From Compost to Potting Soil; part one

Finished compostThere’s quite a bit being said about composting.  It’s almost the first thing out of the mouths of garden enthusiasts when you ask for a list “must do” tasks.  There’s more to composing than letting something rot in a compost heap for a year and tilling it into your garden.  For the purposes of the prepared gardener, coming up with enough material to might be difficult.  Composted material is expensive if purchased.  Potting mix is more expensive than compost.

So, what exactly is compost?  Compost is needed to help combat soil problems.  Compost is rotting or rotted vegetation material.  Animal material may be composted, but that process is for another post.  For most gardeners, getting enough vegetation to compost is difficult.  Grass clippings, falling leaves, trimmed tree limbs and so on, but lets face it.  You can only mow the lawn, rake the leaves you have, and trim so many limbs before you run out of sources.  For the person who is making a small garden in their backyard, this could be enough material.

However, for the prepared, most likely it won’t be enough for the family farm.  Depending on your location, soil condition and the amount of conditioning your soil requires, finding enough matter could be a challenge, especially if you don’t want to spend large amounts of time tending to your neighbors’ lawns too.

Go to the dump.  Depending on where you live, your local landfill will have leaf, grass and tree trimmings.  Call them to find out if they sell mulch, double ground mulch, compost and other things you might want for your garden.  The price is minimal or free and usually sold by the pick up truck load.  In some cities they deliver.  If your landfill doesn’t have what you need, check with other counties.  One of them might have the product.

Go to the barn.  If you have animals that use hay or straw, or just make a mess on the barn floor, you are in gardener’s heaven!  Rake the muck and put it into bins for composting.  Regularly rake the chicken coop and put down fresh hay.  Not only will the birds appreciate it, but fresh chicken poop and hay is an excellent ingredient to add to the compost heap.

Go to the feed lot.  Pick up cow patties.  They’re just grass and water.  Adding a cow patty or two to a compost heap speeds up composting Cow Pattieswhile adding needed nutrients.  Don’t add too many or your compost pile could start fire.  Ask a neighbor if you can have some of his cow patties.  He’ll enjoy watching you get them.  Have cow muck instead of cow patties?  Take a bucket and a shovel instead.  You’ll know where to dig.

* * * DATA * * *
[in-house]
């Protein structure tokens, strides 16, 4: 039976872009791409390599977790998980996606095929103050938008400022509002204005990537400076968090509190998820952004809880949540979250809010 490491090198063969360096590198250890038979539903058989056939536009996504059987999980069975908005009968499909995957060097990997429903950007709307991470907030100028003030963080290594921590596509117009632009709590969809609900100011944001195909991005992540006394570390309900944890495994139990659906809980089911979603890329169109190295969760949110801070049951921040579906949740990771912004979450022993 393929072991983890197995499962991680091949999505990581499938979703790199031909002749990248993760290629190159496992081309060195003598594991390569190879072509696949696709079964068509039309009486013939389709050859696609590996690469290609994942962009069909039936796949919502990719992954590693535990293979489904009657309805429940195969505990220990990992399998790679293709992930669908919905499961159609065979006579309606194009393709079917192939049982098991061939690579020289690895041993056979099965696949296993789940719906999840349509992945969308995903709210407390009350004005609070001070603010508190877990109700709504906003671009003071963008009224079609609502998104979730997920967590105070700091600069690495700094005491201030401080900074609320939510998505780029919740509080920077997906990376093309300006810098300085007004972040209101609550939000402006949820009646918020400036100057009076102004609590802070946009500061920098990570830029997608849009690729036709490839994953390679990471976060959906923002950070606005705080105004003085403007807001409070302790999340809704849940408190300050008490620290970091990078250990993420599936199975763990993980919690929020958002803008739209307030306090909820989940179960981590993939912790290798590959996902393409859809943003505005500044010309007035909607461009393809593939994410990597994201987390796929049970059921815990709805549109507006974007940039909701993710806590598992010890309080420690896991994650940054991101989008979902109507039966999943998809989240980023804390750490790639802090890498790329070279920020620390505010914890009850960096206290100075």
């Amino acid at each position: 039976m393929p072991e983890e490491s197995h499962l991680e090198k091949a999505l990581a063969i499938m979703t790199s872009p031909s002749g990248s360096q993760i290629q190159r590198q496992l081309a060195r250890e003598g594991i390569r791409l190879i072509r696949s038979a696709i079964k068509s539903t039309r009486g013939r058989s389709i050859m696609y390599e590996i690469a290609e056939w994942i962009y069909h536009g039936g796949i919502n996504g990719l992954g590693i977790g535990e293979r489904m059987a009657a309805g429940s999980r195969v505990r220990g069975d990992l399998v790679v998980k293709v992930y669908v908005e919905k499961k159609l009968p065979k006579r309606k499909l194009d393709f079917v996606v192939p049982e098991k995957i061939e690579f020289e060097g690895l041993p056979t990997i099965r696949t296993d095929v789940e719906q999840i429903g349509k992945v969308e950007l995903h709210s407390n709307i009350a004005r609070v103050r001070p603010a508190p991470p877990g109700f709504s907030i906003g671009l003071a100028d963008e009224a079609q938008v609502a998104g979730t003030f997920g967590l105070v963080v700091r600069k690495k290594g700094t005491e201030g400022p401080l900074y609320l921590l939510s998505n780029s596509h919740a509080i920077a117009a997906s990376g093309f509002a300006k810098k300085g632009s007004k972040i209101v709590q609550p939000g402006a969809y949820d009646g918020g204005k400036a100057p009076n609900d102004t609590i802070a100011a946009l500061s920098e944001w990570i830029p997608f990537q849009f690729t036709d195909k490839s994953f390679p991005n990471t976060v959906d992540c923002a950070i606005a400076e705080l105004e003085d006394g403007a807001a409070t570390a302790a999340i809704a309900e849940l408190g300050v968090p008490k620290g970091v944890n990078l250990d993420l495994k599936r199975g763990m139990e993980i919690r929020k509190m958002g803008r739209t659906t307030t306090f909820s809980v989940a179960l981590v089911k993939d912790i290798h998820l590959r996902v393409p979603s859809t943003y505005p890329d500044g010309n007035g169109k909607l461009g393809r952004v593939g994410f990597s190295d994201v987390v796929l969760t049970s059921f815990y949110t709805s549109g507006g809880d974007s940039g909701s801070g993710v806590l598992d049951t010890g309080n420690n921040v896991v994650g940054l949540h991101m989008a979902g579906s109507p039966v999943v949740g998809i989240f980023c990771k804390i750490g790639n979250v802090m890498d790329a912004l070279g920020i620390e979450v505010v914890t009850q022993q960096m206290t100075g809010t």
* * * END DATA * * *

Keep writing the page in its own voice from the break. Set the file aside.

Start composting.  How you compost is up to you and depends on how much work you want to put into the job.  Small gardeners often spend $200 for a black barrel on stand that easily rolls to stir the compost easily.  Some people line a box with black plastic and fill it with compost material and cover with black plastic.  Every now and then they go out and stir it to keep it active.  But, the oldest way is to choose a place in the back yard and put the vegetation matter there.  Every week go out and turn the pile with a pitch fork and hose it down to keep it moist.

compost tumblerThe barrel method works fastest and is the easiest, but produces small amounts of compost at a time. This causes bags of material to sit around at least a month waiting for its turn in the barrel.  It might be necessary to buy multiple barrels or not have enough compost for all your purposes.  Using the barrel usually kills off any plant seeds and unwanted insects.  Instead of spending $200 for each barrel, some people make their own barrels from 55 gallon drums and wood.

The box with black plastic is limited only by the amount of black plastic and boxes you have.  It can be difficult to manage since poking holes in the plastic while turning the pile slows down the process.  If done properly, black plastic can get rid of any plant seeds and unwanted insects.

The back yard pile is slowest.  There is nothing to keep the moisture in so watering is important.  The pile must be turned well and often.  It can be difficult work if the pile is deep.  Making an unlimited number of piles makes keeping them sorted by age easy.  Having many piles going at once then becomes faster than the barrel method unless you have access to many barrels.

Tomorrow’s post will continue discussing composting, mulch, and making your own potting mix.